Mini Cooper: 9 Most Common Problems (Explained)

The world’s first Mini was launched in 1959, originally founded by a British company although now owned by German luxury brand, BMW.

The modern-day Mini stays true to its roots with its iconic styling and nimble handling.

Like any other vehicle, the Mini Cooper isn’t perfect – in this article we will highlight its most common problems.

1. Power Steering Failure

According to Car Problem Zoo, a site that collects owner feedback, the most commonly reported issues with the Mini relate to its steering, specifically the premature failure of the power steering pump.

Although this problem was far more prevalent on models made in the 2000s, you can still find owners complaining about steering issues on more modern Mini’s, albeit to a much lesser extent.

Owners have reported that the power steering can sporadically stop working, making it incredibly difficult to steer the vehicle – which is extremely dangerous.

Here’s one owner’s harrowing experience:

“Exiting the highway, the power steering on my 2006 Mini Cooper stopped working. I was unable to keep the car on the pavement. The car left the roadway, narrowly missing a highway sign (wooden post), and stopped in a grassy area off the shoulder of the road. My wife and I were shaken but unhurt.”

After a 4 year battle with the NHTSA, BMW issued a recall which affected 86,000 Mini Coopers, specifically:

  • 2002 – 2005 Mini Coopers
  • Mini Cooper S models
  • 2005 Mini Cooper and Mini Cooper S Convertible


To see if you have been affected by this recall it’s best to run the car’s VIN using the recall lookup tool on the NHTSA website.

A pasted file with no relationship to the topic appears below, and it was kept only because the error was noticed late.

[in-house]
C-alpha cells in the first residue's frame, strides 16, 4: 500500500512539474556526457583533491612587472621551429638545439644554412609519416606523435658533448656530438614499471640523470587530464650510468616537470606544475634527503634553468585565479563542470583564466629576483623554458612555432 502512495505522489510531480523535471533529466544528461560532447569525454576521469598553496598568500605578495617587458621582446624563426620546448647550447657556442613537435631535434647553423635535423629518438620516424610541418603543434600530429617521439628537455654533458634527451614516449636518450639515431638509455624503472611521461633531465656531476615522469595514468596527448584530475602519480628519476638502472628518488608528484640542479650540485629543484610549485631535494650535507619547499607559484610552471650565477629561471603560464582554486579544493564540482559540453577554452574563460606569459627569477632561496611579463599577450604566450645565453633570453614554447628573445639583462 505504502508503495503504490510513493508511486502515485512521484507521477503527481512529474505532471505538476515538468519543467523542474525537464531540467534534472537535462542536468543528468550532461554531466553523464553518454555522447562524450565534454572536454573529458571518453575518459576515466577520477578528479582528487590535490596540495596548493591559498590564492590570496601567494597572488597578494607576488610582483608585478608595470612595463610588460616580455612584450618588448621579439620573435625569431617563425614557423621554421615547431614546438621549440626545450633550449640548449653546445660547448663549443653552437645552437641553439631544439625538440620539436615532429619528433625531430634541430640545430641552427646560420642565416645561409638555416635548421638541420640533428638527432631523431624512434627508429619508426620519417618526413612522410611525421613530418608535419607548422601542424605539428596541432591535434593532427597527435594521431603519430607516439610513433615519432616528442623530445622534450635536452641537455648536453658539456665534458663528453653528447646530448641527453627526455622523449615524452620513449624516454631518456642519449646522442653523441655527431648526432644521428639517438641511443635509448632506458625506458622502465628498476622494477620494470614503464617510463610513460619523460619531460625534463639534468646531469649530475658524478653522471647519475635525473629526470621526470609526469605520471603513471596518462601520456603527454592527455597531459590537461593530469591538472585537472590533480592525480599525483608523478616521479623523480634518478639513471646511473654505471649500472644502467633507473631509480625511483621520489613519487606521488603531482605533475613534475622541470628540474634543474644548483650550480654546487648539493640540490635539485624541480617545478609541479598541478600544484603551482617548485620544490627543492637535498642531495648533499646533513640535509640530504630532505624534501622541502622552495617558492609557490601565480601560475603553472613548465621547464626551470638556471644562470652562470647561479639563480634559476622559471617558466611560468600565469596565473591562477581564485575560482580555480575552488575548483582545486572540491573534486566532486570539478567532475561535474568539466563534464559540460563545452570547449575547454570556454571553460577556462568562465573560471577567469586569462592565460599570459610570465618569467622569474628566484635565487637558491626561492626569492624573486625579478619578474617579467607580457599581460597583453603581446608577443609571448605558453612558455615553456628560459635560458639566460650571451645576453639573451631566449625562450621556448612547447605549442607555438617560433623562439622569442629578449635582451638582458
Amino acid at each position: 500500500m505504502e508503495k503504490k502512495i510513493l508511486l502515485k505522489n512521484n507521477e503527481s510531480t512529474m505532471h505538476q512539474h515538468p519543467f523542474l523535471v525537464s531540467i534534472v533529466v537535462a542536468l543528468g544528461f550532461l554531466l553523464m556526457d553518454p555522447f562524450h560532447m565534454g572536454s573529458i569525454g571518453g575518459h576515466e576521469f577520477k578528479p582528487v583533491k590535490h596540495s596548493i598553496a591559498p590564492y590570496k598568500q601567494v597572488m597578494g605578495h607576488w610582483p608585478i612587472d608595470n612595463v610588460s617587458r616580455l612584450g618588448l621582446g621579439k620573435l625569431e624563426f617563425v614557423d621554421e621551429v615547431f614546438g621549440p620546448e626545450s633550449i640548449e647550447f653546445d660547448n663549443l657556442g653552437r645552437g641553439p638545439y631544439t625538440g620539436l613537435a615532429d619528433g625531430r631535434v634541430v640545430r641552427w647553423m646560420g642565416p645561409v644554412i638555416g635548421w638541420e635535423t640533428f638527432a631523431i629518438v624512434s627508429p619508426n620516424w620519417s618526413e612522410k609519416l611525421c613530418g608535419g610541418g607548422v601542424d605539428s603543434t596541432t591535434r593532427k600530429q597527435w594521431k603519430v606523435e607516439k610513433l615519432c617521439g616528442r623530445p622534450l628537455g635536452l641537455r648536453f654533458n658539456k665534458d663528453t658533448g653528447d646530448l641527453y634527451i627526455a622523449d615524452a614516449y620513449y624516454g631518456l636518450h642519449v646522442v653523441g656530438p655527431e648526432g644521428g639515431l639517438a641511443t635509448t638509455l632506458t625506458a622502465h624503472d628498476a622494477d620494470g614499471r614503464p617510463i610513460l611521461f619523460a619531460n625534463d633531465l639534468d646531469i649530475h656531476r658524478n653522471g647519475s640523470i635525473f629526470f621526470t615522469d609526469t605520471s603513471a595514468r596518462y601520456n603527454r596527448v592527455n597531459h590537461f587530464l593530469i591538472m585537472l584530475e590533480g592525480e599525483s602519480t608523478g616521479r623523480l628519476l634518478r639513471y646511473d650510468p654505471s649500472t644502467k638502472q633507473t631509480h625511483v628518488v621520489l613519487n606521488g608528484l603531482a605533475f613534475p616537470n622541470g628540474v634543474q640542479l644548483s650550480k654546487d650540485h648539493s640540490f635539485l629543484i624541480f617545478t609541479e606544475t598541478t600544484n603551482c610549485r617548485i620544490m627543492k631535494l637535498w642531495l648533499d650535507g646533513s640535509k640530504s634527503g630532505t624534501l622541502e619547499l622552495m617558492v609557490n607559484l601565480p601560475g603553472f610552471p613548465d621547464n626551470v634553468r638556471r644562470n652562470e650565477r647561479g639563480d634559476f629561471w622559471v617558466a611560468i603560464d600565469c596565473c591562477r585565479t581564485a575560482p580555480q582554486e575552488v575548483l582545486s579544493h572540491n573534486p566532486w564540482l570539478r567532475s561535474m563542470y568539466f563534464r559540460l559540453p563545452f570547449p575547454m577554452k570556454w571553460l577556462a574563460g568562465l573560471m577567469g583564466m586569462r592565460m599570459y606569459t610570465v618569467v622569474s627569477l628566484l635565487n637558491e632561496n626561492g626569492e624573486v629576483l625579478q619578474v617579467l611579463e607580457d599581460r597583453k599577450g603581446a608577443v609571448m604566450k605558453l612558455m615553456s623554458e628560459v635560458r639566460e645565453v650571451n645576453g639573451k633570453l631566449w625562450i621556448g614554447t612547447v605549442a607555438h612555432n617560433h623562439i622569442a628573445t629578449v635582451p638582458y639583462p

The faulty parts in the electro-hydraulic power steering system will need to be replaced, most commonly this will be the power steering pump.

Recalls are safety faulty with a vehicle that are repaired free of charge by the manufacturer.

2. Air Bag Problems

A commonly reported problem with Mini Cooper is due to its air bag system. This has been widely reported on Mini Cooper models from 2005 up until 2016.

In many instances, owners report that their air bag warning light comes on.

For any driver this can be particularly worrying as it means there is a problem with the life-saving equipment that makes up the Supplemental Restraint System (SRS), that is the seatbelt and airbags.

This means it’s probably not safe to drive when the airbag light is on.

The air bag warning light can come on for a wide range of reasons, but in most cases it was due to a failing passenger detection mat, which caused the air bag light to go on and off intermittently.

If this is the cause you should see the air bag light above the rear view mirror illuminate when a passenger is seated.

The Mini’s air bags problems don’t end there though…

In 2015 Mini issued a recall that affected 6,063 Mini Cooper models, from 2014 – 2016, this was linked to the notorious Takata air bags. In the event of a crash the frontal air bags may not deploy properly, posing a serious injury risk.


For Mini Coopers from around the 2005 era, the air bag issue was commonly linked to a failed front passenger seat occupant detection mat sensor – which will need to be replaced.

There have been recalls for this issue so the best thing to do is run your VIN on the NHTSA website, and check to see if you have been affected.

To be on the safe side, always run a VIN check you can do this on the NHTSA website.

As this problem is related to the air bags it is imperative that you leave this to the dealer to fix. Messing with the car’s SRS is dangerous and will also void the warranty.